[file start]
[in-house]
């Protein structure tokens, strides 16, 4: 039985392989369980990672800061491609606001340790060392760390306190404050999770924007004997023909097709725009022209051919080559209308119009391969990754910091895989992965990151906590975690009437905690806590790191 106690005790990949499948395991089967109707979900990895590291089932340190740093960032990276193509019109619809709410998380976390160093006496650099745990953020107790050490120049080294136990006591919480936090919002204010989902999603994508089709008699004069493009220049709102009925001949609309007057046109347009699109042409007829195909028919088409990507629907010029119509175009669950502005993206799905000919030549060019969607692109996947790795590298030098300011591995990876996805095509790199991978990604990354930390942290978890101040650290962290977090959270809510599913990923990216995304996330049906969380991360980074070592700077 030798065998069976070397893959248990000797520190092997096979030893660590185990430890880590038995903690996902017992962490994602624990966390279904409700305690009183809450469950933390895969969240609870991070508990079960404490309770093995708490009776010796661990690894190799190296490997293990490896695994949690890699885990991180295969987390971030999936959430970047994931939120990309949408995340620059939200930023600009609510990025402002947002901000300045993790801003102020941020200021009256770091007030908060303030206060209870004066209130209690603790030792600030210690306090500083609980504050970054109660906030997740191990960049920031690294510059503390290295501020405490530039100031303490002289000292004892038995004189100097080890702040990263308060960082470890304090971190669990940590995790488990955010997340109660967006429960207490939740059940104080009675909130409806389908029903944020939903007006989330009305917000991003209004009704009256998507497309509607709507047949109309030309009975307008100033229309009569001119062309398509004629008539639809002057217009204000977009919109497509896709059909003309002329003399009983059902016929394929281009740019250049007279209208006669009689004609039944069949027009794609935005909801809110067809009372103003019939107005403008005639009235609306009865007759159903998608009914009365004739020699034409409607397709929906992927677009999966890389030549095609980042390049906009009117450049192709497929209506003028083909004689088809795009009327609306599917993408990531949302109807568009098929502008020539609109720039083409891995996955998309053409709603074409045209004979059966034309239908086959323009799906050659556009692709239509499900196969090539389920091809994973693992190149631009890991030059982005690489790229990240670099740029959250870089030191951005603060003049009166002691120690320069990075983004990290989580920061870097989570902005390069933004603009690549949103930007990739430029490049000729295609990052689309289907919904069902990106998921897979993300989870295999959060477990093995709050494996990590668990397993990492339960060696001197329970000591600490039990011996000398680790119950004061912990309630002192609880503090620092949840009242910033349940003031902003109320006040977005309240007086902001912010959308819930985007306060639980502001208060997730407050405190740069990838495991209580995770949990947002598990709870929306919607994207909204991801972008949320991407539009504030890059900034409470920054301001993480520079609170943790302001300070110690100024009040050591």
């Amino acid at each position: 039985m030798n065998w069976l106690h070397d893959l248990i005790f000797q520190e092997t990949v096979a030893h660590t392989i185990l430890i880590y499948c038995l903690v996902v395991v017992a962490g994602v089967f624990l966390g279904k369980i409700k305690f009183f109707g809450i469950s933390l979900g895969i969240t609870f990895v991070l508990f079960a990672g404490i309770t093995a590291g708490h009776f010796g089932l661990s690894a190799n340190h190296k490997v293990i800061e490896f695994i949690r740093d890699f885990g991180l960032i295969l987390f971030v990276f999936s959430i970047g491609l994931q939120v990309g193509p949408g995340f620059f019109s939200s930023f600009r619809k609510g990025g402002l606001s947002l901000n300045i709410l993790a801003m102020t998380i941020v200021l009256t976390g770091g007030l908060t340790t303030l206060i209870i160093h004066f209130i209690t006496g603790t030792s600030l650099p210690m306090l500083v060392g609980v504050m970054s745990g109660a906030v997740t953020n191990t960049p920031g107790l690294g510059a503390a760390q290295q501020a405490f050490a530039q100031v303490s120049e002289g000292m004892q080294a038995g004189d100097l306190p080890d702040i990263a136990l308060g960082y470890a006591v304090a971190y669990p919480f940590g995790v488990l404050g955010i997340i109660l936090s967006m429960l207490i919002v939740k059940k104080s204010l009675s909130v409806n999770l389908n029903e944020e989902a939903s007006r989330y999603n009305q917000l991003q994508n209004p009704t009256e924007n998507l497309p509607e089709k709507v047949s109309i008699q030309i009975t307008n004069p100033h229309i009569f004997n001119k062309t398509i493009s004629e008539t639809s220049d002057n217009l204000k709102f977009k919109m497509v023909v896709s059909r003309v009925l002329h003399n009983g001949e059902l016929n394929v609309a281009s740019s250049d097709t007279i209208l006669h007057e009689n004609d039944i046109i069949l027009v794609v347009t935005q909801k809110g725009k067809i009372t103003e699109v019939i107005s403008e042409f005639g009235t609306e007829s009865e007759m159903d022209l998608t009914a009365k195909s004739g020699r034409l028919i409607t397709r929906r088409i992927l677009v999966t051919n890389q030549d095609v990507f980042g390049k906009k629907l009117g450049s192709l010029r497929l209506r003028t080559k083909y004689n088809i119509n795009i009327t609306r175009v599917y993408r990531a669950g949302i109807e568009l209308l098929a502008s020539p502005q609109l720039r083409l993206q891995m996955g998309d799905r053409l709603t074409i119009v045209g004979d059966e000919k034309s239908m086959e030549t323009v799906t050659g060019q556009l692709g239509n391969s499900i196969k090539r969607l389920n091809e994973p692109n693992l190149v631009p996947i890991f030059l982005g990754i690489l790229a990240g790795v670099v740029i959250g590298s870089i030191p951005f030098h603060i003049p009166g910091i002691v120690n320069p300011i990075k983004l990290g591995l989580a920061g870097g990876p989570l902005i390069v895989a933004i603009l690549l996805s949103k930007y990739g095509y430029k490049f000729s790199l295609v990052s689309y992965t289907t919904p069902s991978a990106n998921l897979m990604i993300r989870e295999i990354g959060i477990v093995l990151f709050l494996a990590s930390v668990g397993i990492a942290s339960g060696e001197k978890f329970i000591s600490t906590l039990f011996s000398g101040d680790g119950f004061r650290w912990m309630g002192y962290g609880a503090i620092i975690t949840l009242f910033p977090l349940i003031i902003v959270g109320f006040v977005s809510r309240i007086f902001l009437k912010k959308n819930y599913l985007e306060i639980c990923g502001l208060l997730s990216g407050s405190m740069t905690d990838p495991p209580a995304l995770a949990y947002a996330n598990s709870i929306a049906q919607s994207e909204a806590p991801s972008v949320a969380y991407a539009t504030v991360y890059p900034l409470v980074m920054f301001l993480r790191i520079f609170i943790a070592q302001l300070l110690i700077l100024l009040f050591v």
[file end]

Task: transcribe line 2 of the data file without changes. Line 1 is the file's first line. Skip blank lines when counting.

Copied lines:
């Protein structure tokens, strides 16, 4: 039985392989369980990672800061491609606001340790060392760390306190404050999770924007004997023909097709725009022209051919080559209308119009391969990754910091895989992965990151906590975690009437905690806590790191 106690005790990949499948395991089967109707979900990895590291089932340190740093960032990276193509019109619809709410998380976390160093006496650099745990953020107790050490120049080294136990006591919480936090919002204010989902999603994508089709008699004069493009220049709102009925001949609309007057046109347009699109042409007829195909028919088409990507629907010029119509175009669950502005993206799905000919030549060019969607692109996947790795590298030098300011591995990876996805095509790199991978990604990354930390942290978890101040650290962290977090959270809510599913990923990216995304996330049906969380991360980074070592700077 030798065998069976070397893959248990000797520190092997096979030893660590185990430890880590038995903690996902017992962490994602624990966390279904409700305690009183809450469950933390895969969240609870991070508990079960404490309770093995708490009776010796661990690894190799190296490997293990490896695994949690890699885990991180295969987390971030999936959430970047994931939120990309949408995340620059939200930023600009609510990025402002947002901000300045993790801003102020941020200021009256770091007030908060303030206060209870004066209130209690603790030792600030210690306090500083609980504050970054109660906030997740191990960049920031690294510059503390290295501020405490530039100031303490002289000292004892038995004189100097080890702040990263308060960082470890304090971190669990940590995790488990955010997340109660967006429960207490939740059940104080009675909130409806389908029903944020939903007006989330009305917000991003209004009704009256998507497309509607709507047949109309030309009975307008100033229309009569001119062309398509004629008539639809002057217009204000977009919109497509896709059909003309002329003399009983059902016929394929281009740019250049007279209208006669009689004609039944069949027009794609935005909801809110067809009372103003019939107005403008005639009235609306009865007759159903998608009914009365004739020699034409409607397709929906992927677009999966890389030549095609980042390049906009009117450049192709497929209506003028083909004689088809795009009327609306599917993408990531949302109807568009098929502008020539609109720039083409891995996955998309053409709603074409045209004979059966034309239908086959323009799906050659556009692709239509499900196969090539389920091809994973693992190149631009890991030059982005690489790229990240670099740029959250870089030191951005603060003049009166002691120690320069990075983004990290989580920061870097989570902005390069933004603009690549949103930007990739430029490049000729295609990052689309289907919904069902990106998921897979993300989870295999959060477990093995709050494996990590668990397993990492339960060696001197329970000591600490039990011996000398680790119950004061912990309630002192609880503090620092949840009242910033349940003031902003109320006040977005309240007086902001912010959308819930985007306060639980502001208060997730407050405190740069990838495991209580995770949990947002598990709870929306919607994207909204991801972008949320991407539009504030890059900034409470920054301001993480520079609170943790302001300070110690100024009040050591």